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Poem by Philip Sidney


Philomela


The Nightingale, as soon as April bringeth
Unto her rested sense a perfect waking,
While late-bare Earth, proud of new clothing, springeth,
Sings out her woes, a thorn her song-book making;
And mournfully bewailing,
Her throat in tunes expresseth
What grief her breast oppresseth,
For Tereus' force on her chaste will prevailing.
O Philomela fair, O take some gladness
That here is juster cause of plaintful sadness!
Thine earth now springs, mine fadeth;
Thy thorn without, my thorn my heart invadeth.

Alas! she hath no other cause of anguish
But Tereus' love, on her by strong hand wroken;
Wherein she suffering, all her spirits languish,
Full womanlike complains her will was broken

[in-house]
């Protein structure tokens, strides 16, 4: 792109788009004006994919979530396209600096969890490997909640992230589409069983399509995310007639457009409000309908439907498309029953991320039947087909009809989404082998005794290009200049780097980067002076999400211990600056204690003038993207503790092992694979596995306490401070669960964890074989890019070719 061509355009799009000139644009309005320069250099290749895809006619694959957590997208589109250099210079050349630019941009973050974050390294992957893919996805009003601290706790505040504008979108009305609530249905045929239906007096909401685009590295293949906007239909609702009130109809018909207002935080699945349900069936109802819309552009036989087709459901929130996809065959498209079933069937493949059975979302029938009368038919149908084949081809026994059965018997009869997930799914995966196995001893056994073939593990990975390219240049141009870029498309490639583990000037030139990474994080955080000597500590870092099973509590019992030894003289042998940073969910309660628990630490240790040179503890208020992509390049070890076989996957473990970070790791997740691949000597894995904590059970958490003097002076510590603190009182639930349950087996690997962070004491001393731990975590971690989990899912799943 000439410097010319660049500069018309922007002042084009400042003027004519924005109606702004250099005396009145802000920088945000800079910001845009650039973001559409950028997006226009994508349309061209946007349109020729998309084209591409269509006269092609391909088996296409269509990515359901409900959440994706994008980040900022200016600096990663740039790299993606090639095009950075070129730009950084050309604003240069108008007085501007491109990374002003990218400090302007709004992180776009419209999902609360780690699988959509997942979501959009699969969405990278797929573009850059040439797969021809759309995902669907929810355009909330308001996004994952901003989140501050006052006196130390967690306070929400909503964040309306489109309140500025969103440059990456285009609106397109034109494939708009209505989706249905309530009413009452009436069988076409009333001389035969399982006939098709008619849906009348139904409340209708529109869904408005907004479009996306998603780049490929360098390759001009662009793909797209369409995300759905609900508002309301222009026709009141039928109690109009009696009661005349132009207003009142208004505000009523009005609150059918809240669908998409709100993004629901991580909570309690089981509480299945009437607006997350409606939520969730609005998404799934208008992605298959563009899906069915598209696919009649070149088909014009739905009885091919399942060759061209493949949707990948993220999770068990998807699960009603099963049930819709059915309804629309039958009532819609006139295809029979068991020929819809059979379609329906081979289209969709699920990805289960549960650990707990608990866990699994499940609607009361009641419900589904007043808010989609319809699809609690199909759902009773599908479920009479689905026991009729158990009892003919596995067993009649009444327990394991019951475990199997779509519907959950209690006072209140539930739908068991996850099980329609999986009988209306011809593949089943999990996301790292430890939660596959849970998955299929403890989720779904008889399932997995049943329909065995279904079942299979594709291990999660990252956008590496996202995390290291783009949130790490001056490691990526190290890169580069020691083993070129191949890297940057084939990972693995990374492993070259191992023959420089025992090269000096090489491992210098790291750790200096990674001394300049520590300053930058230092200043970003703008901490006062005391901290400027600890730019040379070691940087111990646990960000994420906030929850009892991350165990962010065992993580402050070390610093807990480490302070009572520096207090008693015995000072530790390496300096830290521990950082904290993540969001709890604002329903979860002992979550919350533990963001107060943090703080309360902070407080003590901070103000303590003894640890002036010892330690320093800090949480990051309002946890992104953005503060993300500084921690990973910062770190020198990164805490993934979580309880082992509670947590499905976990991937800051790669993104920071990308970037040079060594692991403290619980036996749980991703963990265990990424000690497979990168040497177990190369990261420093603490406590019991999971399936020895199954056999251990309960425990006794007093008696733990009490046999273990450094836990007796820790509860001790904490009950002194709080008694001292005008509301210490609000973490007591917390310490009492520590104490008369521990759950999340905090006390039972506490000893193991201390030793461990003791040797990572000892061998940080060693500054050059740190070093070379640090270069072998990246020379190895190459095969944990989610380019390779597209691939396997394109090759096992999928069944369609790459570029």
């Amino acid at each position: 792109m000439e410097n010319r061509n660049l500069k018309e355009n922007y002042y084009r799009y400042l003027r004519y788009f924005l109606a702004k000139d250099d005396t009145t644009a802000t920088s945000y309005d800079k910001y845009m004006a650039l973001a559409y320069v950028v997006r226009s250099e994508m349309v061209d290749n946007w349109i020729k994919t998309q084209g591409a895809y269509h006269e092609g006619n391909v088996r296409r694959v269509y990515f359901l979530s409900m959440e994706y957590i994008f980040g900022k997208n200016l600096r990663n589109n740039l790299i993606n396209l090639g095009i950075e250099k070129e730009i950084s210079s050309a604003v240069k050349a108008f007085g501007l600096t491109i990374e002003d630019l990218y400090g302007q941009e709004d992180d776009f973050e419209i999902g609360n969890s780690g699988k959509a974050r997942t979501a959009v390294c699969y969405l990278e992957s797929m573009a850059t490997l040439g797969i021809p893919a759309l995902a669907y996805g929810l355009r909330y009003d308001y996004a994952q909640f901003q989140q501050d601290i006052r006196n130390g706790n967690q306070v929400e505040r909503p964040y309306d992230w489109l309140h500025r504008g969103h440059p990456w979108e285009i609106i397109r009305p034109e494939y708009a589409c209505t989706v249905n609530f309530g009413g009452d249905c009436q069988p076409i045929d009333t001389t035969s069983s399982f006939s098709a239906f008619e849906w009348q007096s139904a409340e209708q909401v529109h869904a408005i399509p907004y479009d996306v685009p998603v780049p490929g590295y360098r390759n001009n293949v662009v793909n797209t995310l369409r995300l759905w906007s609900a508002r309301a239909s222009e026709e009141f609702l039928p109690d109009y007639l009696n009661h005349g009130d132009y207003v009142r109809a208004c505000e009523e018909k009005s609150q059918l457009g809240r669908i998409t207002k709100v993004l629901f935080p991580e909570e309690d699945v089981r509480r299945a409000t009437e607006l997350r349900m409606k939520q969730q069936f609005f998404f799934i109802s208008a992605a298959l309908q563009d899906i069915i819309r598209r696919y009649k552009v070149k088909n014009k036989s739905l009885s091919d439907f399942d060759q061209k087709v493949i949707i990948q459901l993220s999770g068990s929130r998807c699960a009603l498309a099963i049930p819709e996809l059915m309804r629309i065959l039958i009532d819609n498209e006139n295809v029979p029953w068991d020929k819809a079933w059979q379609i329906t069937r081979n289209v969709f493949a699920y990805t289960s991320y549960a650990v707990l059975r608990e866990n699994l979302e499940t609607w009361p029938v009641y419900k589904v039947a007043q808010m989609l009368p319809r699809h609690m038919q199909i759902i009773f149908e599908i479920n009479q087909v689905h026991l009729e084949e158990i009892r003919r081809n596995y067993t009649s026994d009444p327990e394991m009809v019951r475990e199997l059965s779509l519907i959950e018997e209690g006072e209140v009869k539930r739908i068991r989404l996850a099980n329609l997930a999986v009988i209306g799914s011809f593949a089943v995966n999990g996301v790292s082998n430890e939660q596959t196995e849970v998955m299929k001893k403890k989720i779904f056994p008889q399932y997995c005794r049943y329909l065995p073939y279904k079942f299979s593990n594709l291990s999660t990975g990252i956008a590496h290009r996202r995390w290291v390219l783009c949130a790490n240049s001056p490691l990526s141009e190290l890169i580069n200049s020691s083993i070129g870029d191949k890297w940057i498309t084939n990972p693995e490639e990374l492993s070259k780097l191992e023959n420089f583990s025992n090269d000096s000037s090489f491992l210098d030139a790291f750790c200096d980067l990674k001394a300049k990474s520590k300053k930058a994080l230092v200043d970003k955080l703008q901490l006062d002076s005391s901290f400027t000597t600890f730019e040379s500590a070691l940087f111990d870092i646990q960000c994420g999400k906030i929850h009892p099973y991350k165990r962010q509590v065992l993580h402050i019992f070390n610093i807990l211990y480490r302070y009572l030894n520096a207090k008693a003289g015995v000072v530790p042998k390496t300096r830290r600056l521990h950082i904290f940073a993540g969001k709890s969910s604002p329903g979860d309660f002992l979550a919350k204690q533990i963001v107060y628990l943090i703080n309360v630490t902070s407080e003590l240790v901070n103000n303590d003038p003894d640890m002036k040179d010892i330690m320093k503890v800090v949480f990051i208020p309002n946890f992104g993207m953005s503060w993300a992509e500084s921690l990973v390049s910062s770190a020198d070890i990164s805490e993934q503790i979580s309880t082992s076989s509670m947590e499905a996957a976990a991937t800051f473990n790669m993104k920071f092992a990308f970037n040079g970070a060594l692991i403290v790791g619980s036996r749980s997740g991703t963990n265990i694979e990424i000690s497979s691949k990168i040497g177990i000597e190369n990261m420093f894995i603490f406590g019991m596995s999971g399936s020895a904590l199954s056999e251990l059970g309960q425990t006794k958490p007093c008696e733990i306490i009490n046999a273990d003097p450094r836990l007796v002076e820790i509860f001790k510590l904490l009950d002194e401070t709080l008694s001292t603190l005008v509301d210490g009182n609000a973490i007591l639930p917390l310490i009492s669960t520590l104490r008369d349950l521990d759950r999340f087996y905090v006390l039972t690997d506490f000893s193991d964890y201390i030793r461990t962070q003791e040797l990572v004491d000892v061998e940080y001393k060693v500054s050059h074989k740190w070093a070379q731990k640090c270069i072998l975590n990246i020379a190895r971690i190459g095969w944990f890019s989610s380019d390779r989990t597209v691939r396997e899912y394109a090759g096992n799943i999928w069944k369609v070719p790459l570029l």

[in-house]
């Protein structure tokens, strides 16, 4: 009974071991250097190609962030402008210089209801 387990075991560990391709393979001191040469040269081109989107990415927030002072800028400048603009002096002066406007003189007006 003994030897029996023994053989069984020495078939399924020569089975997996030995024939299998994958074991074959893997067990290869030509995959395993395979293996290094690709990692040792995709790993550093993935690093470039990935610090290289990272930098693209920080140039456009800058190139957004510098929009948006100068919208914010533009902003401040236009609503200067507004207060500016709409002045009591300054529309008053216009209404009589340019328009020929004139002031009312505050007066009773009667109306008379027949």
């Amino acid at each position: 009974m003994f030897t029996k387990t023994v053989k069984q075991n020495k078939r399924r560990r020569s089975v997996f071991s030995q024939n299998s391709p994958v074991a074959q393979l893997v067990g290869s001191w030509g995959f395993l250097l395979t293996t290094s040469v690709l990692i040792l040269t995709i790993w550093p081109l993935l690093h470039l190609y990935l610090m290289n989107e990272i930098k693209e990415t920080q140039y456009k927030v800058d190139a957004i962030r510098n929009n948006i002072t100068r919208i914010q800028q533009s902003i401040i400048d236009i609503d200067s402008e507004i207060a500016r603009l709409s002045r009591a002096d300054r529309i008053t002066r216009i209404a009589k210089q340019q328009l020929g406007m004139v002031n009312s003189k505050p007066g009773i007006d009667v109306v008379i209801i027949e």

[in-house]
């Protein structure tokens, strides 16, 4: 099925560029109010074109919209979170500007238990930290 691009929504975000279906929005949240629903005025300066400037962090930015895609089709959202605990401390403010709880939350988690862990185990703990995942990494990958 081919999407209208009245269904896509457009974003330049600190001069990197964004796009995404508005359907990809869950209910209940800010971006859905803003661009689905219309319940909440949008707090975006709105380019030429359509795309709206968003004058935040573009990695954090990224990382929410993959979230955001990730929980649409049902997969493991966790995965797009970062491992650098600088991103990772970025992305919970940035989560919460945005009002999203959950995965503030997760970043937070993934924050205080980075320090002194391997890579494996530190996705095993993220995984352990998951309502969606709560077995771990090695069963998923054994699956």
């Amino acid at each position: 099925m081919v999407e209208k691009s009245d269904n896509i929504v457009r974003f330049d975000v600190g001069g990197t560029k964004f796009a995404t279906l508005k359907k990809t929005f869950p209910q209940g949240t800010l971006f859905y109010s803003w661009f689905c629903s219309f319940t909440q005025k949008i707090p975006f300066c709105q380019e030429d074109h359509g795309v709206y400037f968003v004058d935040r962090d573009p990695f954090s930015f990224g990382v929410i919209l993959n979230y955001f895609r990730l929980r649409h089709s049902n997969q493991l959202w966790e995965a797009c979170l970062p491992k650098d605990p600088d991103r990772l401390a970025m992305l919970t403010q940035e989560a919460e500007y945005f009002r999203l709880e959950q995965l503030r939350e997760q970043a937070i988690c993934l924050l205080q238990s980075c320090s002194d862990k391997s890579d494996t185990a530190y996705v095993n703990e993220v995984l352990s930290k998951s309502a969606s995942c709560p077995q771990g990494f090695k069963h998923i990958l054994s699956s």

But I, who, daily craving,
Cannot have to content me,
Have more cause to lament me,
Since wanting is more woe than too much having.

O Philomela fair, O take some gladness
That here is juster cause of plaintful sadness!
Thine earth now springs, mine fadeth;
Thy thorn without, my thorn my heart invadeth. 



Philip Sidney


Philip Sidney's other poems:
  1. The Bargain
  2. Ring Out Your Bells
  3. Voices at the Window
  4. Psalm 23
  5. Leave Me, O Love, Which Reachest But to Dust


Poems of the other poets with the same name:

  • Matthew Arnold Philomela ("Hark! ah, the nightingale")

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